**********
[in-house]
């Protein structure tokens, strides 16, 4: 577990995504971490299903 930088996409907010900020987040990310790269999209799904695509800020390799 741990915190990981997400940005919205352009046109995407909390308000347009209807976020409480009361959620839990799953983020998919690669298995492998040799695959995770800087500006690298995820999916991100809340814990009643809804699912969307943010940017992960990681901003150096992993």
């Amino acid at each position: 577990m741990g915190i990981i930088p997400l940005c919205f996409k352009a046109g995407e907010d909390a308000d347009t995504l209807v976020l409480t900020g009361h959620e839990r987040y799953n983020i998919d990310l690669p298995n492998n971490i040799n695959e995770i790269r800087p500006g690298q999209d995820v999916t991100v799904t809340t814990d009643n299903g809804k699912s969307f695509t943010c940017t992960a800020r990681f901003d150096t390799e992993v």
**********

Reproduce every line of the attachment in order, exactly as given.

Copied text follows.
[in-house]
């Protein structure tokens, strides 16, 4: 577990995504971490299903 930088996409907010900020987040990310790269999209799904695509800020390799 741990915190990981997400940005919205352009046109995407909390308000347009209807976020409480009361959620839990799953983020998919690669298995492998040799695959995770800087500006690298995820999916991100809340814990009643809804699912969307943010940017992960990681901003150096992993």
């Amino acid at each position: 577990m741990g915190i990981i930088p997400l940005c919205f996409k352009a046109g995407e907010d909390a308000d347009t995504l209807v976020l409480t900020g009361h959620e839990r987040y799953n983020i998919d990310l690669p298995n492998n971490i040799n695959e995770i790269r800087p500006g690298q999209d995820v999916t991100v799904t809340t814990d009643n299903g809804k699912s969307f695509t943010c940017t992960a800020r990681f901003d150096t390799e992993v």